“In Thee rejoices, Maiden, who are full of grace, all creation, the ranks of angelic hosts, and the lineage of mankind. A temple sanctified and a paradise of the mind, you are the boast of the chaste, from whom our God was incarnate and became a new-born child, yet he is God before time, unto every age. For he has made your pure womb to be his throne; wider he has made you than the heavens; without end he has fashioned you. In Thee rejoices, Maiden, who are full of grace, all of creation. Glory to you!”
(The magalynarion of the St Basil Liturgy)
The central image and subject of the icon is the Mother of God enthroned within an aureole with the Christ child sitting majestically on her knees. She and the Child Jesus are displayed frontally amidst the heavenly and earthly hierarchies. It was the intention of the icon painter to create a bond between these two separate, yet infinitely connected forms of existence. Surrounding her and the child are a choir of angels; celestial servants in the Mother of God’s service. Beneath are a host of saints, prophets, apostles, martyrs, clergy and believers forming a procession, rejoicing and singing her praises. All of God’s creatures in heaven and on earth give glory and honor to the Mother of God, a visual manifestation to the poetic hymn’s verses.
The Mother Mary is displayed in a blue tunic (chiton) and a purple mantle (maphorion), which respectively signify her human nature and the divine grace bestowed upon her. Amongst all women she was chosen by God to bear the Christ Child, Jesus. The Virgin Mary is herself a dwelling place, a Holy Temple or Throne, the source of the embodiment of the word made flesh, the Incarnation.
The three stars on Mary’s veil or maphorion, above her head and by her shoulders, symbolize both the threefold nature of her eternal virginity; before, during and after the birth of Jesus as well as signifying the Holy Trinity. In the Russian Orthodox Church, Mary is venerated as ‘The Holy Virgin Mary’ and ‘The Holy Mother of God’; this latter title of honor expresses her unique relationship with the Second Person of the Holy Trinity, God the Son.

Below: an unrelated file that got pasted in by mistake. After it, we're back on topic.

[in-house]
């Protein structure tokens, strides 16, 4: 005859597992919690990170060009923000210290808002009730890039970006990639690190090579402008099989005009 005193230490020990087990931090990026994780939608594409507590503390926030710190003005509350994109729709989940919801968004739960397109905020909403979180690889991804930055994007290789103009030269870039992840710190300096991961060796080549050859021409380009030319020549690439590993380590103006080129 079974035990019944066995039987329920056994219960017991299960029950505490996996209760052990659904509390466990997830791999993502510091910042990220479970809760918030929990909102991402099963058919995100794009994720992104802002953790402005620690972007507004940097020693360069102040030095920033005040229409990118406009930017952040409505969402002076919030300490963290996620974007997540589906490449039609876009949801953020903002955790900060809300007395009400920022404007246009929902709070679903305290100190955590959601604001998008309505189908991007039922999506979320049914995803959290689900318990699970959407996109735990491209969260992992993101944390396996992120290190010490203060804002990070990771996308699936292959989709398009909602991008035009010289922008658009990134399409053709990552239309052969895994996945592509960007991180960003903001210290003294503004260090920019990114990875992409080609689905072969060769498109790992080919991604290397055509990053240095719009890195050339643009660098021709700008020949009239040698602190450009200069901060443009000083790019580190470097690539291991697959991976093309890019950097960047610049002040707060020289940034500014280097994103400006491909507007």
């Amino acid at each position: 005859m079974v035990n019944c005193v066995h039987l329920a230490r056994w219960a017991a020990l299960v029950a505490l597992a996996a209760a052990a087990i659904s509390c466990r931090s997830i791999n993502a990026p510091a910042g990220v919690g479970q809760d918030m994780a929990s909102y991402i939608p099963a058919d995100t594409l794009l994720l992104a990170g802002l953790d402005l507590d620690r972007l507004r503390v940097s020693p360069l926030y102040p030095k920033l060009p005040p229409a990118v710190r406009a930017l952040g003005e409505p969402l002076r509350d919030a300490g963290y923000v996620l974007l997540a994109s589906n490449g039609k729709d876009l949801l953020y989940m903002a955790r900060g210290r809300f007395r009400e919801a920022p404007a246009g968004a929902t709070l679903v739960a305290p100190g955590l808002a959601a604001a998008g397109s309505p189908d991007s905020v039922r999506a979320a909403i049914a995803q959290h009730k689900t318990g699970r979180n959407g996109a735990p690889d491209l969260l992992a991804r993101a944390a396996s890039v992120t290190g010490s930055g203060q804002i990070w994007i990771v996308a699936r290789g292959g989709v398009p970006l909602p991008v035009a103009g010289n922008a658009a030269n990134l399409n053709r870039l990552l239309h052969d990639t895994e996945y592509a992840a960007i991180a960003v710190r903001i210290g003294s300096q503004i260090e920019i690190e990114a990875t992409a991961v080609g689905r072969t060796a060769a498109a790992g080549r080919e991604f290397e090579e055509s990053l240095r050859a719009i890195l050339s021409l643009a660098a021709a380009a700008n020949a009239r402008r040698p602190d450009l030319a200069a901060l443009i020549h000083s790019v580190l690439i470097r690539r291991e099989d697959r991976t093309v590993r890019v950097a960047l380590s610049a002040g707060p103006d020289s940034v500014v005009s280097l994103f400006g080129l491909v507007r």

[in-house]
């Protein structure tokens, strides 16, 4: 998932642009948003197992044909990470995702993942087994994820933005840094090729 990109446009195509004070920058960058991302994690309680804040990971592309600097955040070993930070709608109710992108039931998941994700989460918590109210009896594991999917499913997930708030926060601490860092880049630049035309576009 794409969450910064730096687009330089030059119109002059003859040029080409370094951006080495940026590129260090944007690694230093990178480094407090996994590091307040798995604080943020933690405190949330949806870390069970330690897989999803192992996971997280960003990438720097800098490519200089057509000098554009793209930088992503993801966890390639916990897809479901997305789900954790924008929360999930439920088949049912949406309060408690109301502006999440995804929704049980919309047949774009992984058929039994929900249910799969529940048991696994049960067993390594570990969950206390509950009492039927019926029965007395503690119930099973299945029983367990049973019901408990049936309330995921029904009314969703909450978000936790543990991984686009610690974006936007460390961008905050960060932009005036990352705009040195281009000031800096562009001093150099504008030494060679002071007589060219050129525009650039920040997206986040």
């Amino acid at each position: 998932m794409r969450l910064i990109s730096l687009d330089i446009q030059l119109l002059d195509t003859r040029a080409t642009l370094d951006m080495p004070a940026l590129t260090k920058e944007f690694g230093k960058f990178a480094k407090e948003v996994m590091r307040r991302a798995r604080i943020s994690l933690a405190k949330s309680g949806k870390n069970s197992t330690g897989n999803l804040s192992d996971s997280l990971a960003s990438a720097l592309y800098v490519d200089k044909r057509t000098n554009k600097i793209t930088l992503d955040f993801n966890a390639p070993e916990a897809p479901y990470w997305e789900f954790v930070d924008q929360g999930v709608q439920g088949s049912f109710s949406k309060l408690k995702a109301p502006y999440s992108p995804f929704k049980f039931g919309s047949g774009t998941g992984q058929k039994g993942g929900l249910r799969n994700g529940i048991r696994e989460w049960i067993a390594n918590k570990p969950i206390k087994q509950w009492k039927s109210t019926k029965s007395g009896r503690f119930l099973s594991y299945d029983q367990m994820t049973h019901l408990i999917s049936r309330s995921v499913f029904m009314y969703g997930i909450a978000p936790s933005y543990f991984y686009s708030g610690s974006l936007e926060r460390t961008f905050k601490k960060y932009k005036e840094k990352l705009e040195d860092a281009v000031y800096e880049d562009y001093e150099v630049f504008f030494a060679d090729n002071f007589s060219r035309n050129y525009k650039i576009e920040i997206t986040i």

The Greek inscription ‘MR THOU’ or ‘Meter Theou’ appears on every Marian icon and stands for Mother of God or more accurately ‘Birth-giver of God” (Theotokos). This form of address was approved by the Council of Ephesus in 431. At this time, Nestorius (c. 386-451), the Patriarch of Constantinople, argued that Mary was the Mother of Jesus – a reference to his humanity – but not the Mother of God. The council rejected his interpretation and upheld the title. On the icon ‘In Thee rejoices’, the Greek inscription appears to the right and left of Mary’s head.
It is believed the angel directly above the Mother of God is the Archangel Michael; he stands together in the circle with the Archangels Gabriel, Michael, Raphael, Uriel, Raguel, Remiel and Saraqael. A host of other angels surround the central figure, some merely evident from their halos. The Virgin Mary and Christ Child are centrally positioned within a mandorla composed of three concentric circles in shades of blue; a heavenly cerulean blue, a deep ultra-marine and a darker azure. From the triple aureole, the image of Mary, Mother of God emerges, radiant in her divine nature. Rays of light burst out from the central figure highlighting and embracing the totality of creation.
Within the outer circle which surrounds the two enthroned figures, a domed cathedral stands amid a garden of palms, fruit-laden trees and foliage. The white color emerges as a reflection of the thin, outer rim of the mandorla, enfolding the celestial ensemble in a harmonious unity. The five-doomed Temple symbolizes New or Heavenly Jerusalem; the painter chose the Hagia Sofia, the original Greek name of which means “Shrine of the Holy Wisdom of God” in the then-named Constantinople as a model for the image.